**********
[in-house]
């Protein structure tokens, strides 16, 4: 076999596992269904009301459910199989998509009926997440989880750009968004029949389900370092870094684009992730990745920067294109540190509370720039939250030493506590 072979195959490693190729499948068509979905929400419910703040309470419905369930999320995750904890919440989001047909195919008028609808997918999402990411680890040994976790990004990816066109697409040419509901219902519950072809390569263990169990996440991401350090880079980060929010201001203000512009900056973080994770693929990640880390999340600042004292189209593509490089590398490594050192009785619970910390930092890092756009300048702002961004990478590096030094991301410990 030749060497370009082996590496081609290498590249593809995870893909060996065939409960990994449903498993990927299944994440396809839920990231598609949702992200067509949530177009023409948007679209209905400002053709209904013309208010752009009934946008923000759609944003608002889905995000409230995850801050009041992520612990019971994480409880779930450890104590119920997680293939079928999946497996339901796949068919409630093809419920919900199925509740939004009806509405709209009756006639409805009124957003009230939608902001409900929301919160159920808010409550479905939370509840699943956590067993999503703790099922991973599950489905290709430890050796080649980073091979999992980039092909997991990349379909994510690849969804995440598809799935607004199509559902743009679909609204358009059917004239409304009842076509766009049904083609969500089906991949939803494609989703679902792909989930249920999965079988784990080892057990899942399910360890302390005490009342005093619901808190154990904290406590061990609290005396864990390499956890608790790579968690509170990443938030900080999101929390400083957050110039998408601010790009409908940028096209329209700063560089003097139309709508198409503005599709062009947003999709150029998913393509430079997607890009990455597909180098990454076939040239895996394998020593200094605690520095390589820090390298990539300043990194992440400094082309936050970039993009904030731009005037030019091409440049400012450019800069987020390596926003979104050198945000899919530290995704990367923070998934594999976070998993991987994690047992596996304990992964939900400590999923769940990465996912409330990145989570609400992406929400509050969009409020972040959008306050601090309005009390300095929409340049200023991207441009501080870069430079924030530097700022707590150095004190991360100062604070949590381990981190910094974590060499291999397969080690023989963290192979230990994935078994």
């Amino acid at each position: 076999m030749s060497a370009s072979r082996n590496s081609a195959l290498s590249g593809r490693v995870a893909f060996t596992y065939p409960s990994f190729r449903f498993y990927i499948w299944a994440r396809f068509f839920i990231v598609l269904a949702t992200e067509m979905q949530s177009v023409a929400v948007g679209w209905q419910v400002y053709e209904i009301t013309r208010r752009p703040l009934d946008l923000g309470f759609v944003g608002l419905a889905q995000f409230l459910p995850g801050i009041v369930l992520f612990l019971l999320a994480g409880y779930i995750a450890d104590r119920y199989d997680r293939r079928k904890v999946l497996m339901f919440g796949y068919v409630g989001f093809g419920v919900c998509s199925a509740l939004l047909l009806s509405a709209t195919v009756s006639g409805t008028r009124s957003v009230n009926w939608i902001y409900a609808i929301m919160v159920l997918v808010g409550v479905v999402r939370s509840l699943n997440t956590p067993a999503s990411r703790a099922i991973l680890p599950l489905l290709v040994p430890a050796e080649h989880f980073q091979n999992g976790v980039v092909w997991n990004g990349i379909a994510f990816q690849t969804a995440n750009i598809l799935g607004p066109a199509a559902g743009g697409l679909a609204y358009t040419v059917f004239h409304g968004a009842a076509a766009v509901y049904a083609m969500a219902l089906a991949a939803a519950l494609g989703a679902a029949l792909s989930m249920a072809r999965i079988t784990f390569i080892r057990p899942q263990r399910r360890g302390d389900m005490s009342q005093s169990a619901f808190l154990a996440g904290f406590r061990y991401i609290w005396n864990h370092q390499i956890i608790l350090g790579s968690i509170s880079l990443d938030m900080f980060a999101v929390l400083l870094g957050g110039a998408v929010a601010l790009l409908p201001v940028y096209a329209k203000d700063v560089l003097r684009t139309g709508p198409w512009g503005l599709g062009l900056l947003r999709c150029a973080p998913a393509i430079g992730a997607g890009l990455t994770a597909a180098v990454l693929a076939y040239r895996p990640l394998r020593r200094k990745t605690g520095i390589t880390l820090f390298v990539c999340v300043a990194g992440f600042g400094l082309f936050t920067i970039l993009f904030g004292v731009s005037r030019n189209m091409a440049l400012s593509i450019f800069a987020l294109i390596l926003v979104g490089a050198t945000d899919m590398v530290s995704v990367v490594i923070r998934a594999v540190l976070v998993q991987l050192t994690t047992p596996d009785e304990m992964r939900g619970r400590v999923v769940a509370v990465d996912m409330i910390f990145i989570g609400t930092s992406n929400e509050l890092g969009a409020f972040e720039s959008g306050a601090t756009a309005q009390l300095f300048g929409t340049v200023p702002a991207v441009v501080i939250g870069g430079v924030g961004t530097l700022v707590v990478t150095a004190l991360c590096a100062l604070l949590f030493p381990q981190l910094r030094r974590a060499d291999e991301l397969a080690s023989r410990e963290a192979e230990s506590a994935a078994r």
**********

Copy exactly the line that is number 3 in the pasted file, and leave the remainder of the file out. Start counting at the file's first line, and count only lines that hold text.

């Amino acid at each position: 076999m030749s060497a370009s072979r082996n590496s081609a195959l290498s590249g593809r490693v995870a893909f060996t596992y065939p409960s990994f190729r449903f498993y990927i499948w299944a994440r396809f068509f839920i990231v598609l269904a949702t992200e067509m979905q949530s177009v023409a929400v948007g679209w209905q419910v400002y053709e209904i009301t013309r208010r752009p703040l009934d946008l923000g309470f759609v944003g608002l419905a889905q995000f409230l459910p995850g801050i009041v369930l992520f612990l019971l999320a994480g409880y779930i995750a450890d104590r119920y199989d997680r293939r079928k904890v999946l497996m339901f919440g796949y068919v409630g989001f093809g419920v919900c998509s199925a509740l939004l047909l009806s509405a709209t195919v009756s006639g409805t008028r009124s957003v009230n009926w939608i902001y409900a609808i929301m919160v159920l997918v808010g409550v479905v999402r939370s509840l699943n997440t956590p067993a999503s990411r703790a099922i991973l680890p599950l489905l290709v040994p430890a050796e080649h989880f980073q091979n999992g976790v980039v092909w997991n990004g990349i379909a994510f990816q690849t969804a995440n750009i598809l799935g607004p066109a199509a559902g743009g697409l679909a609204y358009t040419v059917f004239h409304g968004a009842a076509a766009v509901y049904a083609m969500a219902l089906a991949a939803a519950l494609g989703a679902a029949l792909s989930m249920a072809r999965i079988t784990f390569i080892r057990p899942q263990r399910r360890g302390d389900m005490s009342q005093s169990a619901f808190l154990a996440g904290f406590r061990y991401i609290w005396n864990h370092q390499i956890i608790l350090g790579s968690i509170s880079l990443d938030m900080f980060a999101v929390l400083l870094g957050g110039a998408v929010a601010l790009l409908p201001v940028y096209a329209k203000d700063v560089l003097r684009t139309g709508p198409w512009g503005l599709g062009l900056l947003r999709c150029a973080p998913a393509i430079g992730a997607g890009l990455t994770a597909a180098v990454l693929a076939y040239r895996p990640l394998r020593r200094k990745t605690g520095i390589t880390l820090f390298v990539c999340v300043a990194g992440f600042g400094l082309f936050t920067i970039l993009f904030g004292v731009s005037r030019n189209m091409a440049l400012s593509i450019f800069a987020l294109i390596l926003v979104g490089a050198t945000d899919m590398v530290s995704v990367v490594i923070r998934a594999v540190l976070v998993q991987l050192t994690t047992p596996d009785e304990m992964r939900g619970r400590v999923v769940a509370v990465d996912m409330i910390f990145i989570g609400t930092s992406n929400e509050l890092g969009a409020f972040e720039s959008g306050a601090t756009a309005q009390l300095f300048g929409t340049v200023p702002a991207v441009v501080i939250g870069g430079v924030g961004t530097l700022v707590v990478t150095a004190l991360c590096a100062l604070l949590f030493p381990q981190l910094r030094r974590a060499d291999e991301l397969a080690s023989r410990e963290a192979e230990s506590a994935a078994r």